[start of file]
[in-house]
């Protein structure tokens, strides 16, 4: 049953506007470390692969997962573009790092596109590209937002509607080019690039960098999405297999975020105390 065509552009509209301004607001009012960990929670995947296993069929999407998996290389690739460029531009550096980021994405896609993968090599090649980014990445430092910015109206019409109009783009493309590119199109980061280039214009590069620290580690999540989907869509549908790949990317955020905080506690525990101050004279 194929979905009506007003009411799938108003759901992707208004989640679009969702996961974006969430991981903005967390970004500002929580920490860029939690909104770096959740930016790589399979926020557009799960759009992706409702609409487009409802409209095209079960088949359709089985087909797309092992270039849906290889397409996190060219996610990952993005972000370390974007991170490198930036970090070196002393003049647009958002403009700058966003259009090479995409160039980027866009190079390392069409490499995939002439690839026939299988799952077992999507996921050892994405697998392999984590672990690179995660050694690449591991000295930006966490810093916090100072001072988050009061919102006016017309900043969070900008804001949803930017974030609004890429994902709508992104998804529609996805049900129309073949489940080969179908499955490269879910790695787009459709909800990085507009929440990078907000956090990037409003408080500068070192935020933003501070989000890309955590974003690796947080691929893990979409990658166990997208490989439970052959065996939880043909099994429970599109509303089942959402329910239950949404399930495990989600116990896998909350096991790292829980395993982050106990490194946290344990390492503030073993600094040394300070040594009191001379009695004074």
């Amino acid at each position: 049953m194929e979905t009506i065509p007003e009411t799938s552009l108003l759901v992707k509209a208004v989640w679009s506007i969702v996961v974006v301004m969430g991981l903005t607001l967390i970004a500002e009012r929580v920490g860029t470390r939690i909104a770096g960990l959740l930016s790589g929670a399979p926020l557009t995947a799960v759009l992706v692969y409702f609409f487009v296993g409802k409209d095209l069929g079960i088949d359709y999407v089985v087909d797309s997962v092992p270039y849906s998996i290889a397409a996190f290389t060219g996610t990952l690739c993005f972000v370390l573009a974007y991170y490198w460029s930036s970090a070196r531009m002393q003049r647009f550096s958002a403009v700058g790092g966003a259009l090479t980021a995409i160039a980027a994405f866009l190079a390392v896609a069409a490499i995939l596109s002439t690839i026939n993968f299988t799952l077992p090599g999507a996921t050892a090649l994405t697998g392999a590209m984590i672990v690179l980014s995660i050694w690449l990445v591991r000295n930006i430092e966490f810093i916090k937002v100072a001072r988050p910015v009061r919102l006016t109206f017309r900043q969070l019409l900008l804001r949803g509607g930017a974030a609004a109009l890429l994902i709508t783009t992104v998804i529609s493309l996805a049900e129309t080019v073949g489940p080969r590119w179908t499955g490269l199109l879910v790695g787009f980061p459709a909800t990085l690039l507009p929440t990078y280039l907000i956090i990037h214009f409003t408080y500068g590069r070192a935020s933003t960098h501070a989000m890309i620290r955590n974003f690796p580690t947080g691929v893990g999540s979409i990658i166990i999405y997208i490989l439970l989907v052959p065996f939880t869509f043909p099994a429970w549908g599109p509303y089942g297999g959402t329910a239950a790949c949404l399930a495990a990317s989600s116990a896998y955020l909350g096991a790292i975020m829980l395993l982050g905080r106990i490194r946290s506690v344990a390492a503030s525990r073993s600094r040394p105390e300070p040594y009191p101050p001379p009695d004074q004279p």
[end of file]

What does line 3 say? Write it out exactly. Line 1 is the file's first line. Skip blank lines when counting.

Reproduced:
């Amino acid at each position: 049953m194929e979905t009506i065509p007003e009411t799938s552009l108003l759901v992707k509209a208004v989640w679009s506007i969702v996961v974006v301004m969430g991981l903005t607001l967390i970004a500002e009012r929580v920490g860029t470390r939690i909104a770096g960990l959740l930016s790589g929670a399979p926020l557009t995947a799960v759009l992706v692969y409702f609409f487009v296993g409802k409209d095209l069929g079960i088949d359709y999407v089985v087909d797309s997962v092992p270039y849906s998996i290889a397409a996190f290389t060219g996610t990952l690739c993005f972000v370390l573009a974007y991170y490198w460029s930036s970090a070196r531009m002393q003049r647009f550096s958002a403009v700058g790092g966003a259009l090479t980021a995409i160039a980027a994405f866009l190079a390392v896609a069409a490499i995939l596109s002439t690839i026939n993968f299988t799952l077992p090599g999507a996921t050892a090649l994405t697998g392999a590209m984590i672990v690179l980014s995660i050694w690449l990445v591991r000295n930006i430092e966490f810093i916090k937002v100072a001072r988050p910015v009061r919102l006016t109206f017309r900043q969070l019409l900008l804001r949803g509607g930017a974030a609004a109009l890429l994902i709508t783009t992104v998804i529609s493309l996805a049900e129309t080019v073949g489940p080969r590119w179908t499955g490269l199109l879910v790695g787009f980061p459709a909800t990085l690039l507009p929440t990078y280039l907000i956090i990037h214009f409003t408080y500068g590069r070192a935020s933003t960098h501070a989000m890309i620290r955590n974003f690796p580690t947080g691929v893990g999540s979409i990658i166990i999405y997208i490989l439970l989907v052959p065996f939880t869509f043909p099994a429970w549908g599109p509303y089942g297999g959402t329910a239950a790949c949404l399930a495990a990317s989600s116990a896998y955020l909350g096991a790292i975020m829980l395993l982050g905080r106990i490194r946290s506690v344990a390492a503030s525990r073993s600094r040394p105390e300070p040594y009191p101050p001379p009695d004074q004279p």